SUVA, Fiji — Fiji's military regime has dumped Queen Elizabeth II's official birthday from its list of annual public holidays, saying it is no longer relevant to the former British colony.
The government of military ruler Voreqe Bainimarama, who seized power in a 2006 coup, said Tuesday that dropping Queen's birthday from the calendar would also boost economic productivity in the South Pacific nation.
"The Queen's birthday's importance disappeared from Fiji when we became a republic and now our status is an independent nation," Labour ministry spokesman Jone Usamate told AFP Wednesday.
"There is a focus on more productivity and growth, so as a result the decision was made to cut down on the number of holidays in Fiji, as holidays can be a burden on business and government."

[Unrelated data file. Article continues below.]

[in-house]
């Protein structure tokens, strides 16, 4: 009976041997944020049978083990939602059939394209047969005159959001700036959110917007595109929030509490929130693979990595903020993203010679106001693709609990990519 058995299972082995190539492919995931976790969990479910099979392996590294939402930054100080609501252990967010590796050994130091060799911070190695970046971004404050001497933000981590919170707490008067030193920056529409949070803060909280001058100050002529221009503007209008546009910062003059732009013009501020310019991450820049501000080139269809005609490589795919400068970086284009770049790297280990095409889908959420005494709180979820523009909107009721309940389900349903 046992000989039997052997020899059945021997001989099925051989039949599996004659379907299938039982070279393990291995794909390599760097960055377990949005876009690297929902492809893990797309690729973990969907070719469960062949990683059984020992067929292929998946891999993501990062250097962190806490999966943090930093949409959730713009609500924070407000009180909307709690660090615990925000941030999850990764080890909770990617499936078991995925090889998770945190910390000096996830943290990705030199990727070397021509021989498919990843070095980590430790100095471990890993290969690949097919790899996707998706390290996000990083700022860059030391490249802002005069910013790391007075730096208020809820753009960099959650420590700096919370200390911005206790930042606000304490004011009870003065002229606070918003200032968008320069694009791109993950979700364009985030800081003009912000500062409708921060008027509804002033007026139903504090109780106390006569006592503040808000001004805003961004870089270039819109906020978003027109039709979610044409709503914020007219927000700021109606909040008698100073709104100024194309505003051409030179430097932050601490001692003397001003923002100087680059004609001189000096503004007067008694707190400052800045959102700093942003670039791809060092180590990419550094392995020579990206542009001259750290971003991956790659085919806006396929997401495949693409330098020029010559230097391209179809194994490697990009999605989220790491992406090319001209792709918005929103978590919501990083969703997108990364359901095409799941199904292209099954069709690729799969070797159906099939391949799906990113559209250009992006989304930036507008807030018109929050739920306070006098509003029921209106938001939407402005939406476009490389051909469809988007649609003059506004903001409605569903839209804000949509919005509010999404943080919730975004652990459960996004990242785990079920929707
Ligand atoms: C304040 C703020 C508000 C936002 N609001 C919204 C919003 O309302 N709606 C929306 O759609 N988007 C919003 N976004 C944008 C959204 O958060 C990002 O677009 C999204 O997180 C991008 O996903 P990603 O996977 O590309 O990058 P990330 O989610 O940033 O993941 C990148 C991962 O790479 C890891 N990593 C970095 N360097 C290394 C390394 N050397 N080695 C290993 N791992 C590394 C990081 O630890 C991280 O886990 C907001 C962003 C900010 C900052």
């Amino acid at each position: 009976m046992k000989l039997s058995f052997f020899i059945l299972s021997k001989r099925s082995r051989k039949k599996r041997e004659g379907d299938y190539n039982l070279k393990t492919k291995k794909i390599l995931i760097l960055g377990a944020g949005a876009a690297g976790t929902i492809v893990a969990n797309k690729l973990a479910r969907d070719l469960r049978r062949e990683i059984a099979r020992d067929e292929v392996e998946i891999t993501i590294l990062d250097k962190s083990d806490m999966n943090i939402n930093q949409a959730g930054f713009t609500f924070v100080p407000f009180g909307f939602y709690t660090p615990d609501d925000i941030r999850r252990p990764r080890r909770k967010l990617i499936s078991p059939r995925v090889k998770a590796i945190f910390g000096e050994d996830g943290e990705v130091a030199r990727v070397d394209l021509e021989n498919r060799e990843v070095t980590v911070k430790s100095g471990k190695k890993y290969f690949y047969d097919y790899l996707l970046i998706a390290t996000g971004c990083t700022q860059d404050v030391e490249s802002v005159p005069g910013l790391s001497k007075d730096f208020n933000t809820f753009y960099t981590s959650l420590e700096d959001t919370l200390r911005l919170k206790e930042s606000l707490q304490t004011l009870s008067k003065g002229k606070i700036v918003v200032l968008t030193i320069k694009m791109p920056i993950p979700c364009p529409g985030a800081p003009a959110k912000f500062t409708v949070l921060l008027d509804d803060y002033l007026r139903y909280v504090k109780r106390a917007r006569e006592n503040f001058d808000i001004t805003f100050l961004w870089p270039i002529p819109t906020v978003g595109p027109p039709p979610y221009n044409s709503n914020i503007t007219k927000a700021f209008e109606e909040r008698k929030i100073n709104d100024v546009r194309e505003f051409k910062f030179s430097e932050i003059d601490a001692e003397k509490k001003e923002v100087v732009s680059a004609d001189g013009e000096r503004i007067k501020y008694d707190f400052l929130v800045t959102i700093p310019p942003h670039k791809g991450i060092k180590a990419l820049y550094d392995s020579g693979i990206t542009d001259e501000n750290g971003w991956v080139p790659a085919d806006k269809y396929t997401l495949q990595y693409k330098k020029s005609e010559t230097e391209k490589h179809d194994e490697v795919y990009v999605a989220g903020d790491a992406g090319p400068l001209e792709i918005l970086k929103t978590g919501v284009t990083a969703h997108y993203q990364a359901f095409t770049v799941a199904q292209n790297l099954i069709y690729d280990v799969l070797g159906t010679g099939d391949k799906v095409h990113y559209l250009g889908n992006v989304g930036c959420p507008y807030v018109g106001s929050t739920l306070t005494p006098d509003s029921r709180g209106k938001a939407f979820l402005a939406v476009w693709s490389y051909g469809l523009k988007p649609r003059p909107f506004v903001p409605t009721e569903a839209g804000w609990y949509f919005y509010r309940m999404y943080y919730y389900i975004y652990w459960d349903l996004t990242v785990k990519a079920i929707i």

The move to ditch the holiday, normally celebrated in early June, came after Fiji announced last year that it was dropping the Queen's likeness from its coins and replacing it with local flora and fauna.
Fiji became independent from Britain in 1970 and was declared a republic in 1987, after the second of the four military coups the country has experienced in the past three decades.
The Queen's birthday is still a public holiday in many other former British colonies such as Australia and New Zealand, although not in Britain itself.
Britain supported Fiji's suspension from the Commonwealth in 2009 after Bainimarama's government broke a promise to hold elections in the wake of his 2006 coup. Elections are now scheduled for 2014.